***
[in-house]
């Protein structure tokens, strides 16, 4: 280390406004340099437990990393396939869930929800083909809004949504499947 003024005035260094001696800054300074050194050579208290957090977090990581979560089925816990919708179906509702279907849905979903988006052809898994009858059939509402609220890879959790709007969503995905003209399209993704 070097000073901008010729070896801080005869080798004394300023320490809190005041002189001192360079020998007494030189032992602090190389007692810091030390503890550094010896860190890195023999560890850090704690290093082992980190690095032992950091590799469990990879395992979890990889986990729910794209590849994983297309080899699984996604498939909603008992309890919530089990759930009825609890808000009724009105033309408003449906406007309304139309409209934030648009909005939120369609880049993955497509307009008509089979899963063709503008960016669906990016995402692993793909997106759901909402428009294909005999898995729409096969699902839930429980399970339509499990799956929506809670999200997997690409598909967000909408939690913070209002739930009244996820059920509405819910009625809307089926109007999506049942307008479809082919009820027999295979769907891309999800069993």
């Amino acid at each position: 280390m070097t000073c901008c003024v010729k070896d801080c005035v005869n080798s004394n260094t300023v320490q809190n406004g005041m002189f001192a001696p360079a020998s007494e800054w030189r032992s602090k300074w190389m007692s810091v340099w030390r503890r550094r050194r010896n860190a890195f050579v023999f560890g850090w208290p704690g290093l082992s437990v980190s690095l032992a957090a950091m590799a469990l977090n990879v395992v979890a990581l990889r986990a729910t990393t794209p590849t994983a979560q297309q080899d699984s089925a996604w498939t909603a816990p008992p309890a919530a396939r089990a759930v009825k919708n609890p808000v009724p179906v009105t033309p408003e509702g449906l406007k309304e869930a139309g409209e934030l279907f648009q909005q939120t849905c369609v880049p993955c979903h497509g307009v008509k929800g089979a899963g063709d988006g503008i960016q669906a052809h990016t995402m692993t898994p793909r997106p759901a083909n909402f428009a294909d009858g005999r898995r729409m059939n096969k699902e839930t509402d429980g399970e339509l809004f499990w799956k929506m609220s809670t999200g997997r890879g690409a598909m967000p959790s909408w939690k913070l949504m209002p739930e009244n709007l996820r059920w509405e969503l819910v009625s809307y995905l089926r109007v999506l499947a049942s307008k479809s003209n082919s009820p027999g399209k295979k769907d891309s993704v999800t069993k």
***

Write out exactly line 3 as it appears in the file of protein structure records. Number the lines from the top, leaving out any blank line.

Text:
């Amino acid at each position: 280390m070097t000073c901008c003024v010729k070896d801080c005035v005869n080798s004394n260094t300023v320490q809190n406004g005041m002189f001192a001696p360079a020998s007494e800054w030189r032992s602090k300074w190389m007692s810091v340099w030390r503890r550094r050194r010896n860190a890195f050579v023999f560890g850090w208290p704690g290093l082992s437990v980190s690095l032992a957090a950091m590799a469990l977090n990879v395992v979890a990581l990889r986990a729910t990393t794209p590849t994983a979560q297309q080899d699984s089925a996604w498939t909603a816990p008992p309890a919530a396939r089990a759930v009825k919708n609890p808000v009724p179906v009105t033309p408003e509702g449906l406007k309304e869930a139309g409209e934030l279907f648009q909005q939120t849905c369609v880049p993955c979903h497509g307009v008509k929800g089979a899963g063709d988006g503008i960016q669906a052809h990016t995402m692993t898994p793909r997106p759901a083909n909402f428009a294909d009858g005999r898995r729409m059939n096969k699902e839930t509402d429980g399970e339509l809004f499990w799956k929506m609220s809670t999200g997997r890879g690409a598909m967000p959790s909408w939690k913070l949504m209002p739930e009244n709007l996820r059920w509405e969503l819910v009625s809307y995905l089926r109007v999506l499947a049942s307008k479809s003209n082919s009820p027999g399209k295979k769907d891309s993704v999800t069993k």